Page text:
The Tatsu's were like a second family for me somewhere in the middle of my high school years. In fact, I almost moved in with the family so that I could attend a school in another district. Mike's father, The Rev, is the kindest soul you'll ever know...and there's no subtle innuendo there. He's just one of the best people I've ever of the men in my life who reinforced a different image of what a man should be. I love him like a second parent. His son, Mike, didn't fall all that far from the family tree. For as few as three years, maybe, we were as tight as friends got, and I could say, without hesitation, that I love him too. It's the kind of family that you can find after years and years have slipped past and there's a hug and a smile and the most hearty welcome you could want regardless of time past. I think the last time I saw Mike and his father was three years ago when I dropped by to visit them at Mike's house. Despite a three year gap in connection, tonight felt as though no time had passed whatsoever.

We missed most of the boys games because we were laughing and talking, even snapped a few pictures...June and I thought we were going out for a quick visit with Brad and Reece and we stumbled into the best night we've had in awhile. It slapped us back into reality after having spent so many nights either gone and indulging ourselves or hiding away on the lake. We rarely soak up our own community.

Funny thing is that in a similar fashion to so many of our relationships, some of the best ones don't live in our postal code. More often than not the people who we would spend most of our time with if we were neighbors -- John and Danielle, Kevin and Aimee, Scott and Stacey, Andrew and Michelle, Arvin and Sam, Mike and Afaf, Stu and Anne -- all live relatively out of the way in terms of ease of access. We remind ourselves that such is life but I'd like to formally acknowledge here that the phenomenon is bull@#$%.

Sunday, October 18, 2009

Good Morning to You Young Lady...and a High Five for NYC

Zo close up pink May09
A smiling, freshly woken Zo is the norm around our house.

Zo slept almost the entire night, and then woke up with the barest of whimpers. She smiled so big it hurt my face and I wondered aloud, "how does she do that?" It's amazing. I wake up hoping it's a good day, and she opens her eyes just knowing it will be.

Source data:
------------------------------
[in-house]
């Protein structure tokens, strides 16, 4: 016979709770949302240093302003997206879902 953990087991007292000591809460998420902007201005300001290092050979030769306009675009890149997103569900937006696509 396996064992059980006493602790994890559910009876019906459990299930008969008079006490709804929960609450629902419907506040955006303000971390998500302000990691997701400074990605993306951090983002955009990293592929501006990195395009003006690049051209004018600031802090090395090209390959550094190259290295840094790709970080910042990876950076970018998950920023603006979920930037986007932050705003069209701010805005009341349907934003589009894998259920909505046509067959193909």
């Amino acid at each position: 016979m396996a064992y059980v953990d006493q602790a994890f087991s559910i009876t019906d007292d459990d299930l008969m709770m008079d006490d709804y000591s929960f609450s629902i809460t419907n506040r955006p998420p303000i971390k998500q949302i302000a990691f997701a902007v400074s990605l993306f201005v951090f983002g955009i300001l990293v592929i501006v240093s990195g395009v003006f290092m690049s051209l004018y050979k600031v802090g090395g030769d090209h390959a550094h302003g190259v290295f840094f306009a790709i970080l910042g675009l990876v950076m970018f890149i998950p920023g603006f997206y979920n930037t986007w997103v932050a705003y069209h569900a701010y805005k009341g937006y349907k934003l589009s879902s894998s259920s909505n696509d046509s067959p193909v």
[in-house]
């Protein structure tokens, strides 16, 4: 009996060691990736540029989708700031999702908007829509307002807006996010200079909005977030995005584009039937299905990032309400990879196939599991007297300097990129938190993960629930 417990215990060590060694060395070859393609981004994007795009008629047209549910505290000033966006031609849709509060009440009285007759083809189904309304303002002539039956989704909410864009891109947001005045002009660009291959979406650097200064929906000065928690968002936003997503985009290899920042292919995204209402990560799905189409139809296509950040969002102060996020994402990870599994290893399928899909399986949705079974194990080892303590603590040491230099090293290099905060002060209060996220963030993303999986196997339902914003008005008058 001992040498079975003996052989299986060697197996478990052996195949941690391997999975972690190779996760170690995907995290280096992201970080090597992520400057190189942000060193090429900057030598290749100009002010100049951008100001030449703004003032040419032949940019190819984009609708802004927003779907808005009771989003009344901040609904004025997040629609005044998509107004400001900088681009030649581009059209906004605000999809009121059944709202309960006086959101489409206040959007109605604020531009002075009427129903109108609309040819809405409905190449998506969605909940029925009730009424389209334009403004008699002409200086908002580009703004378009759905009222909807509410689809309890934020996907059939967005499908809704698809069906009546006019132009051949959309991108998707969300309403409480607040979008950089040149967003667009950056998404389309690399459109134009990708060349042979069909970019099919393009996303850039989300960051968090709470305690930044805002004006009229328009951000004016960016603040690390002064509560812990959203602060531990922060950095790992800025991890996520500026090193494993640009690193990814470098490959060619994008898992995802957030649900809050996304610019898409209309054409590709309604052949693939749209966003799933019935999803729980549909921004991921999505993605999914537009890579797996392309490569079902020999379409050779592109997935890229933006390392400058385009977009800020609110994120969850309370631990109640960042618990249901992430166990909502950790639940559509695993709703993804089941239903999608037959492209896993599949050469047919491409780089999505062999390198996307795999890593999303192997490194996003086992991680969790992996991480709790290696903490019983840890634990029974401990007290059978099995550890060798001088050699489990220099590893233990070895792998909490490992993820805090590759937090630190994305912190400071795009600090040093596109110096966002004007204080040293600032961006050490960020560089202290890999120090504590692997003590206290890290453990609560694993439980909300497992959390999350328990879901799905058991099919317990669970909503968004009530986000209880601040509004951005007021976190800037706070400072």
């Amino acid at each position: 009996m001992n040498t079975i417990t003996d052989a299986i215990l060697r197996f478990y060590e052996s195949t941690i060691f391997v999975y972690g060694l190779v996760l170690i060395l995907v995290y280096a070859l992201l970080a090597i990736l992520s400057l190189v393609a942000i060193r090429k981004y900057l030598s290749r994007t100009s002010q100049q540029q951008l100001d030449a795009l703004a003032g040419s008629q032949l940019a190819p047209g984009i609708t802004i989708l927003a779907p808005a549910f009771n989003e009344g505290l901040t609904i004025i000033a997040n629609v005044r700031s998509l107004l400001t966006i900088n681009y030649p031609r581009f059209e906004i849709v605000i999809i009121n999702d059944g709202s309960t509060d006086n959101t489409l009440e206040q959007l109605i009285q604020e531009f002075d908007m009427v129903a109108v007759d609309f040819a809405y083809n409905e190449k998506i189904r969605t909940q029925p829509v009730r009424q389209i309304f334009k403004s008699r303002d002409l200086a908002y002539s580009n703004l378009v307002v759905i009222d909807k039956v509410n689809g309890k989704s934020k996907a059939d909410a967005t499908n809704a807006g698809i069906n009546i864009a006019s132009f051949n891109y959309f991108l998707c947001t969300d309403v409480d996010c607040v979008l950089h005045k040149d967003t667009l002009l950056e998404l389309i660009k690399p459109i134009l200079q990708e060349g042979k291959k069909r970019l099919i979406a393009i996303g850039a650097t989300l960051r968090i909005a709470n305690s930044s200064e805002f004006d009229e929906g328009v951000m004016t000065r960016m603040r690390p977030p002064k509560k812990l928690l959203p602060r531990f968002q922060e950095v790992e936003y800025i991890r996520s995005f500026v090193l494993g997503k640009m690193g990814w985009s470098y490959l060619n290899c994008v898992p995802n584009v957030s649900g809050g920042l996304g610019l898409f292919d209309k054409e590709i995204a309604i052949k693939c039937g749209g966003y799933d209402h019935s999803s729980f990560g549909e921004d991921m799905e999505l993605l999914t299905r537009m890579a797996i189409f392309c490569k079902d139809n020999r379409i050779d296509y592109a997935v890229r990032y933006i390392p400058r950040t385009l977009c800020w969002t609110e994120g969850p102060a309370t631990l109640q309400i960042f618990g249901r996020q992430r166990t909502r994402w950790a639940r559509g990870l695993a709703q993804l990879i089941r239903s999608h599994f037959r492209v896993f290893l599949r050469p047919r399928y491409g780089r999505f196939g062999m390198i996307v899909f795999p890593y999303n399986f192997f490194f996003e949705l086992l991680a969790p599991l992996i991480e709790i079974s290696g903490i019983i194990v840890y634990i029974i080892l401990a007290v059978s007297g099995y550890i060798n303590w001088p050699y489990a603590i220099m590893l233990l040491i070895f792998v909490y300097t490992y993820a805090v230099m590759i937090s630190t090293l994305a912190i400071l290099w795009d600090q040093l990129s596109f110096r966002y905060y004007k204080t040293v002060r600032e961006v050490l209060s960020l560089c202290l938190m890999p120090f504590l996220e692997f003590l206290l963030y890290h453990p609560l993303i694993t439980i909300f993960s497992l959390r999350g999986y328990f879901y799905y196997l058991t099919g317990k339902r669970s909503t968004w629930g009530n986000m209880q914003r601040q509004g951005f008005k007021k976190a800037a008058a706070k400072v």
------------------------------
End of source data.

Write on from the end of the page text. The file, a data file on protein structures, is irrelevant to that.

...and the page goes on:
So in honor of Zo making the world a better place just by waking up here's some wanker in NYC trying to do the same thing, just with high fives (pardon the occasional expletive). If this doesn't start your day off right you could be dead or seriously depressed, either way you should see a doctor.

I think today I will do something I've never done...or maybe something I don't do enough...or maybe I'll just plot and plan something really great, you know, hatch some evil plans for world domination or something? I dunno, whatever I do it'll be fun. Zo set the bar pretty high this morning, and then that NY high five guy (Nathaniel Kassel) turned it up still another notch.

Whew, I'd better get busy making this a good day.

What's on my scattered mind right now...

If you're anything like me my head is in forty-six places at once, but oddly, I'm not not the usual parenting type distracted, it's a million other things...always has been. It's just how I roll, I guess...for some reason I wish I could have seen George W. Bush say that...I can picture it in my head.

See what I mean?

Here's what's on my mind RIGHT now...

I hate the Yankees...which is weird only in the sense that I like most of those guys (except A-Rod) as individuals, but collectively, and the Yankees as an idea...forget it.

I don't do obligations well...or maybe I should just say I implode at the prospect. Call me a jerk, berate me in front of my friends and family...I don't care. If I don't want to do it I just don't want to do it.